January 16th, 2017.

Papua New Guinea’s booming population, which is largely rural and has more than doubled in the past thirty years, is forcing farmers to resort to unsustainable land use practices to feed its ever-increasing human numbers.

Last month, a geographer who has studied food production in the same village for the past 45 years warned that continued population growth could eventually spell the end of subsistence farming, as farmers are forced to use more limited arable land and to farm it ever more intensively to meet increasing food demand.

Traditional land allocation systems—where land is passed from fathers to sons and where each family has access to a limited part of the forest—is also likely to fall by the wayside.

With parts of PNG in severe drought in 2016, associated food shortages have also led to mounting relationship pressures, the less-discussed consequences of which are an increase in cases of family violence and child abandonment, as noted by church officials and aid organizations.

Such developments bode ill for PNG’s future, given that 5 million of PNG’s approximately 7.86 million inhabitants rely solely on agriculture for their food and income.

Three years ago, Australian demographer Ron May, an expert on Melanesia, warned that PNG’s rate of growth (then 3.1 percent) was so extremely high that it would put extraordinary pressures on education, health, urban housing and other vital systems and infrastructure.

In the face of continued population growth, drought and instability, PNG’s food shortage and the repercussions it creates are almost certain to continue—and yet the doubling of the country’s population in the past 30 years has scarcely been mentioned by media as a cause.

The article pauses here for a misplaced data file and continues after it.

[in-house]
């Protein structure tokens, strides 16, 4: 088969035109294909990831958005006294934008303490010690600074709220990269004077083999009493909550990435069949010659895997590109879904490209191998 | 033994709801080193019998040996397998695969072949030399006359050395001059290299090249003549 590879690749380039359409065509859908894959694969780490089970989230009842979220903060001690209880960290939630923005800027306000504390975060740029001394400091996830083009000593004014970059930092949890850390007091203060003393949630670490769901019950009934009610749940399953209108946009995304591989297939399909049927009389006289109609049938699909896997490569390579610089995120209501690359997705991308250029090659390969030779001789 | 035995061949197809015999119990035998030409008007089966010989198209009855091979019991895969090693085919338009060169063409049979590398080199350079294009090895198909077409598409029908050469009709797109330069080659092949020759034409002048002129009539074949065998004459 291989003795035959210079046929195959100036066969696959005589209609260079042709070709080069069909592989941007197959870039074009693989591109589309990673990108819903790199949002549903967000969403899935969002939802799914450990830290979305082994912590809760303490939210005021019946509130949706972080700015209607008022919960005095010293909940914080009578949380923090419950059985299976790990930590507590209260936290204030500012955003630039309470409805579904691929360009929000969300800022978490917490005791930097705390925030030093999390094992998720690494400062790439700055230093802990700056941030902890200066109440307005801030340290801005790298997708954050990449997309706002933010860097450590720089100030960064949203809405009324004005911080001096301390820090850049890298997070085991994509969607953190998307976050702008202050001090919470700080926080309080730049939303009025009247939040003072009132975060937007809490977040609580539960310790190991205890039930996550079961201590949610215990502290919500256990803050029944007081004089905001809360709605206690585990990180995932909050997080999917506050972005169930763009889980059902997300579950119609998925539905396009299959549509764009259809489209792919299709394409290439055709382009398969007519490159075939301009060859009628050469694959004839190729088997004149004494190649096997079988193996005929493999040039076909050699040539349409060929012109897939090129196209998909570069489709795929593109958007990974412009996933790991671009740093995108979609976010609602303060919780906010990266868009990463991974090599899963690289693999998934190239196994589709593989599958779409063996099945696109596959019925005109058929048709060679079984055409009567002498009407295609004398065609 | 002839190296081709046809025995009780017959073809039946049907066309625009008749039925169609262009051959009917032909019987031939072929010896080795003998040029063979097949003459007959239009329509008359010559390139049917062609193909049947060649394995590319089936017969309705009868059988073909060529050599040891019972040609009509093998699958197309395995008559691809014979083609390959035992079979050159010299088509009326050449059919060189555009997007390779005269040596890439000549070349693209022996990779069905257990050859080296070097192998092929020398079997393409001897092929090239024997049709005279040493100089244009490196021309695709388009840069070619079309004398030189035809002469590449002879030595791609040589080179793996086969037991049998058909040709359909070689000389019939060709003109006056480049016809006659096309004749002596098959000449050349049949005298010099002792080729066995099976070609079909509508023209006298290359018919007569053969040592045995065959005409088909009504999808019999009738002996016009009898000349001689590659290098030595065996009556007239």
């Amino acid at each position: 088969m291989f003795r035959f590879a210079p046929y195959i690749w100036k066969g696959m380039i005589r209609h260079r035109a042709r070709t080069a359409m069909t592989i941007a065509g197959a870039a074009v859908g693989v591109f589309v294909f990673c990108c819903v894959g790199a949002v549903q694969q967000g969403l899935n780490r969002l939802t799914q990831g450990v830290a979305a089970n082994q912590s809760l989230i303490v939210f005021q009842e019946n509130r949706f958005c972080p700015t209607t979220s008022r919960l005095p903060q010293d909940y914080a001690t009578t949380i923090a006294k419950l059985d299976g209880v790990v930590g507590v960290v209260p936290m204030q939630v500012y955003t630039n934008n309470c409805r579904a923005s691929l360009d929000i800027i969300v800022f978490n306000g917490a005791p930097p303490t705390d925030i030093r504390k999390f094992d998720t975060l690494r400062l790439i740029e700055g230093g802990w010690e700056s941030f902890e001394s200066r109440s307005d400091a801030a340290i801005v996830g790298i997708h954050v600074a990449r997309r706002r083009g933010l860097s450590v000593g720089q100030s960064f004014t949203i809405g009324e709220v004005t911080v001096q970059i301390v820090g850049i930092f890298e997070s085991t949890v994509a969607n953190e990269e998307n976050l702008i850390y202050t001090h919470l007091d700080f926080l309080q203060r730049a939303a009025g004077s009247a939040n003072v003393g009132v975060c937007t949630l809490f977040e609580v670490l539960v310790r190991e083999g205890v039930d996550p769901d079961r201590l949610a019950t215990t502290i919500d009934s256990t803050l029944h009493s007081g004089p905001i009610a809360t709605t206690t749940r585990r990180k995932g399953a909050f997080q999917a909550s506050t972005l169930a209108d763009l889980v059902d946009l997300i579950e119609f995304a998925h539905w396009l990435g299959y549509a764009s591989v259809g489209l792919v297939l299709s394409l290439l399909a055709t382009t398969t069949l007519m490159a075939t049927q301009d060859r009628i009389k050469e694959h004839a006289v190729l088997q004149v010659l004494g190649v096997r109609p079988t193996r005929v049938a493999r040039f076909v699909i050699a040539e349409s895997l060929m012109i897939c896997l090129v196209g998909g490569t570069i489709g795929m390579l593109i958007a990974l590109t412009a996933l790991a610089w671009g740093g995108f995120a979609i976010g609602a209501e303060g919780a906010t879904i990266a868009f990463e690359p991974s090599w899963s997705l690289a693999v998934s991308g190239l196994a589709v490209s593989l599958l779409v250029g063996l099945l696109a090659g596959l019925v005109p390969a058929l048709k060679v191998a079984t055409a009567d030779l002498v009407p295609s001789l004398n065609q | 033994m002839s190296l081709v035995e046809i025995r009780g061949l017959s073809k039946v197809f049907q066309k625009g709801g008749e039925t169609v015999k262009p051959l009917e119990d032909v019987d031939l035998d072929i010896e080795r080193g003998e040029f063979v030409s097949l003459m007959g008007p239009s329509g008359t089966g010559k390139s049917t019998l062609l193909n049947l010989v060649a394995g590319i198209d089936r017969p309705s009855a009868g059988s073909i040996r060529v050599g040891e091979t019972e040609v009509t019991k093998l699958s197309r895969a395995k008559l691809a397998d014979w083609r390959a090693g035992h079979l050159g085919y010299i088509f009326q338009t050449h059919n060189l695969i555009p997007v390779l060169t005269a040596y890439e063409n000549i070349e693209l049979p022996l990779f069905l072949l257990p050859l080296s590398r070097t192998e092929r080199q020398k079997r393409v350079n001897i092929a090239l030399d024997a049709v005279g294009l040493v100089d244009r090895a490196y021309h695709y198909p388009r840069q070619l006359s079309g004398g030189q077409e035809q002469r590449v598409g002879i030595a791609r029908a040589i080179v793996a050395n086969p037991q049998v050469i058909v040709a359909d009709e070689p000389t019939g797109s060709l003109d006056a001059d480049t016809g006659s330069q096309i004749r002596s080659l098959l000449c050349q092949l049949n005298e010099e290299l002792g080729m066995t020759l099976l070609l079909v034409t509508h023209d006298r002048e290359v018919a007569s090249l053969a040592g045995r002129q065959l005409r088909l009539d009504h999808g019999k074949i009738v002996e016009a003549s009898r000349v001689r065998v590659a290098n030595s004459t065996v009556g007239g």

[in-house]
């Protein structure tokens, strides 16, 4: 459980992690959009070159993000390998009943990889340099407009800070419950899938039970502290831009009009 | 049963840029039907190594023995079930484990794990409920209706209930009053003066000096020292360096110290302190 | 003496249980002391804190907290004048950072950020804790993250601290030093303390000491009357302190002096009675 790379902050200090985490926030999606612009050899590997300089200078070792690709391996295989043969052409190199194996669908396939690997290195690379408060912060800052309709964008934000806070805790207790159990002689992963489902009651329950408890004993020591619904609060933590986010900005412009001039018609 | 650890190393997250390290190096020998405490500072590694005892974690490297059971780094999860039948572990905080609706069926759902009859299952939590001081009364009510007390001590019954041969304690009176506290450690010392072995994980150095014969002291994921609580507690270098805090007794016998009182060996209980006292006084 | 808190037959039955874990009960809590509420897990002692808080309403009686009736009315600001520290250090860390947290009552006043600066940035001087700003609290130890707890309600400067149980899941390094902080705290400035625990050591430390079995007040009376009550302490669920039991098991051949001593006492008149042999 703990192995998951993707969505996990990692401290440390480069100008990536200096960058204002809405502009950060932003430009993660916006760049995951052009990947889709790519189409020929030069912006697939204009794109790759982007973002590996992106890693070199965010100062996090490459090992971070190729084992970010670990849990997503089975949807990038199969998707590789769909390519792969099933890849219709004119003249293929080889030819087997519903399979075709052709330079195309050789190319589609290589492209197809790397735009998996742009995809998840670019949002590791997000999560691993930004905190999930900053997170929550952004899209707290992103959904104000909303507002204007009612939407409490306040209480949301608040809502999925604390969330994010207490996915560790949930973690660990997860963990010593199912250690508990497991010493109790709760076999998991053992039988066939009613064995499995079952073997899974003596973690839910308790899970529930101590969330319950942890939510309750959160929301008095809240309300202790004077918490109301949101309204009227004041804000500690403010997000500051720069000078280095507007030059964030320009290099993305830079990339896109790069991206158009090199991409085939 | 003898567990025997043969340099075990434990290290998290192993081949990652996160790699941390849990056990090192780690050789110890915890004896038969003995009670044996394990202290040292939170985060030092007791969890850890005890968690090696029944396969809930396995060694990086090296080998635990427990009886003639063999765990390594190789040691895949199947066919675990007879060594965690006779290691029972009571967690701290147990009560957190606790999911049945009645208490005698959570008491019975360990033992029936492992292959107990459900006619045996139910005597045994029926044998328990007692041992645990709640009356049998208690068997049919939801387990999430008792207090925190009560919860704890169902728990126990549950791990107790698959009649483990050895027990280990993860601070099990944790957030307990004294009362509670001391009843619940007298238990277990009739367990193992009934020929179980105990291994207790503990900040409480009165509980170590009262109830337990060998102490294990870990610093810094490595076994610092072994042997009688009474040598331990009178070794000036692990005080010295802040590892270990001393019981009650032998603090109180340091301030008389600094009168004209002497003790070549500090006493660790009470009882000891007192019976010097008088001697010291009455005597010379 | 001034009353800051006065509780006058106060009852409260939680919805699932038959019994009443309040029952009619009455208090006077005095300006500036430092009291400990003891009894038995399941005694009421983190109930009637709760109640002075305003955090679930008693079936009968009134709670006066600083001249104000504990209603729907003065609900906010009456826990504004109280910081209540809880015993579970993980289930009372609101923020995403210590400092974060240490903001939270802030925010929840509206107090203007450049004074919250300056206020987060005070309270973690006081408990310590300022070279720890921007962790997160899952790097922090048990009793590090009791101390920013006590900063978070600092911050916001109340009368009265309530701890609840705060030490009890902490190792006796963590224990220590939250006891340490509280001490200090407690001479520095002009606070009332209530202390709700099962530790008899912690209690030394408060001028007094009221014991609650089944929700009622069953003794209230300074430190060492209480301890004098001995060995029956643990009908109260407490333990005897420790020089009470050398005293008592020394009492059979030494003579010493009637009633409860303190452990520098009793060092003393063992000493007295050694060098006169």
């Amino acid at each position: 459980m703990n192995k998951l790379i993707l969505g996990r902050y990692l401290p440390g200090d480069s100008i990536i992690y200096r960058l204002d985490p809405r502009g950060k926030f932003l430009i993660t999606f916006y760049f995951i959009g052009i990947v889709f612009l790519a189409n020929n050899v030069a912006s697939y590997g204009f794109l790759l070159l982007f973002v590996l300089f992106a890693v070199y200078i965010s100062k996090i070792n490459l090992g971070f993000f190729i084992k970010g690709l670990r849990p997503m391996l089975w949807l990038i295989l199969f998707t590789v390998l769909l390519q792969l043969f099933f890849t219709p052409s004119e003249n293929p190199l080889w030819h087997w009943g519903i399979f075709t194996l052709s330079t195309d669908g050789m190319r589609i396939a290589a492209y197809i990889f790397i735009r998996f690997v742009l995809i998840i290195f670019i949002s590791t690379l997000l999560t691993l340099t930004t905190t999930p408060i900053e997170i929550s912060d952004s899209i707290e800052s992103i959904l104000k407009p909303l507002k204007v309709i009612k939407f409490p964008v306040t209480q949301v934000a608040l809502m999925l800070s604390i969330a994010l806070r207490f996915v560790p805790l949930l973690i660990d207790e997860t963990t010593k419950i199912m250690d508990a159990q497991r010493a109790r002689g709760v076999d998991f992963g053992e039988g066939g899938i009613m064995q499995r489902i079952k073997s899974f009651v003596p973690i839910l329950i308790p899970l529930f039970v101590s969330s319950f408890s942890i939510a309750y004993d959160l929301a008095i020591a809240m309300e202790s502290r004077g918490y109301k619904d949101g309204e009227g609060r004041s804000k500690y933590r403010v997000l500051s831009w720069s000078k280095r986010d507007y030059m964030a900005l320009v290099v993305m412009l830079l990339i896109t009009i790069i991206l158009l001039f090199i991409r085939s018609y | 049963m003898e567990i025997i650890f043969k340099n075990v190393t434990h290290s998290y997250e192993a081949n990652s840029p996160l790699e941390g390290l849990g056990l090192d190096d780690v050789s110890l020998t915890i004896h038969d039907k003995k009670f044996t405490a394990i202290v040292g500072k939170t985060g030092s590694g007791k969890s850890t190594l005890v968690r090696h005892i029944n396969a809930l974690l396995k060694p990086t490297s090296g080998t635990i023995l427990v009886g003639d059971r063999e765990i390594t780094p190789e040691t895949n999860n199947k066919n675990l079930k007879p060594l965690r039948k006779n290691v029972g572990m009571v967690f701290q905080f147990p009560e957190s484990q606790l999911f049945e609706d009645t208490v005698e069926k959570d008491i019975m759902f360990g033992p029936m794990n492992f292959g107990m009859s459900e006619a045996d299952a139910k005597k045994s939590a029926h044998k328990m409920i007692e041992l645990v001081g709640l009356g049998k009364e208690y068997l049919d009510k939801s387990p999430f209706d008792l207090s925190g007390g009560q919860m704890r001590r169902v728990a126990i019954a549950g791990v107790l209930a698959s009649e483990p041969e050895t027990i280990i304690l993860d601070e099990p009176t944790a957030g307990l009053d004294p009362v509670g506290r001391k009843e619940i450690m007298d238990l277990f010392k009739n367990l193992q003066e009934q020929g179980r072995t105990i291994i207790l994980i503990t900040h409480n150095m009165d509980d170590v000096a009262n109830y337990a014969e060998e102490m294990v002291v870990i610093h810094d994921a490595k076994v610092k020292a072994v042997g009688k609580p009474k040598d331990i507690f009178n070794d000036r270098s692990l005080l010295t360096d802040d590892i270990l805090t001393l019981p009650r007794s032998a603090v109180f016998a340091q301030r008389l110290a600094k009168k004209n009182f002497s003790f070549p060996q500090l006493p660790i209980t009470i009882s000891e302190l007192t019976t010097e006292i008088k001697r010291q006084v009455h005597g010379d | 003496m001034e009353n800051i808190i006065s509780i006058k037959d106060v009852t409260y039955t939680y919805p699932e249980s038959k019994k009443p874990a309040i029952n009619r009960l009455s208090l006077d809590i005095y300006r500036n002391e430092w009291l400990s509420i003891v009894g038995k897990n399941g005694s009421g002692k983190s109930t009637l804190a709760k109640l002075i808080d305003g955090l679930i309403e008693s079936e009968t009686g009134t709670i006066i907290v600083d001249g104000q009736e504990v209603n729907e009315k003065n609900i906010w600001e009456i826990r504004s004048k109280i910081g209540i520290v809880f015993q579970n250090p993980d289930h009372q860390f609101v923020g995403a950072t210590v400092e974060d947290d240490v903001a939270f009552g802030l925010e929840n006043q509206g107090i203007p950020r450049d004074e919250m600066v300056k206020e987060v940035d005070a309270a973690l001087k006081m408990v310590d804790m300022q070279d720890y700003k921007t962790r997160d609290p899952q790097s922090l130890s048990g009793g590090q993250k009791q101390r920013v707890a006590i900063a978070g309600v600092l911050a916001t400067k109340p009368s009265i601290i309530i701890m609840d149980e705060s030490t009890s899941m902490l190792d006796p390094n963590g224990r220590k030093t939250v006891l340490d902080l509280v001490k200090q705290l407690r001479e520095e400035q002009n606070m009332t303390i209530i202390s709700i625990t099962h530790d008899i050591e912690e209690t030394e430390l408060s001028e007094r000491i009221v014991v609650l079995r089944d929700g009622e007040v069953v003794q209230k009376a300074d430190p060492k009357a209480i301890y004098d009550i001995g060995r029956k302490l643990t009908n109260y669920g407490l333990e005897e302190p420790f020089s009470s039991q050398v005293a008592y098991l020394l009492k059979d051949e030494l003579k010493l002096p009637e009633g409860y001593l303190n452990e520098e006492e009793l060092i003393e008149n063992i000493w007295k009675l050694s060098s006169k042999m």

Recognizing family planning as essential to sustaining their way of life, some villagers have already called on the government to provide more education and family planning services to help stem high birth rates and their associated food shortages. The question is: Will 2017 be the year government listens and makes family planning universally available, and at an affordable price?

The future development and well-being of Papua New Guinea and its people depends largely on the answer.

Contact: Madeline Weld, PhD.
President, Population Institute Canada
Tel: (613)833-3668
Email: [email protected]


PIC is the voice of Canadians concerned with overpopulation and its environmental impact. Founded in 1992, it campaigns to increase support for reproductive health and education, and for universal, voluntary access to family planning which the UN notes “…could bring more benefits to more people at less cost than any other single technology available to the human race.”

Fact: Continued global population growth, together with overconsumption, is incompatible with a healthy, sustainable future for humanity and the environment.
Patrons: Sir David Attenborough; Robert Bateman; Margaret Catley-Carlson; Drs. Paul & Anne Ehrlich; Robert Fowler; Dr. William Rees; Dr. David Schindler; Ronald Wright. See patron bios.


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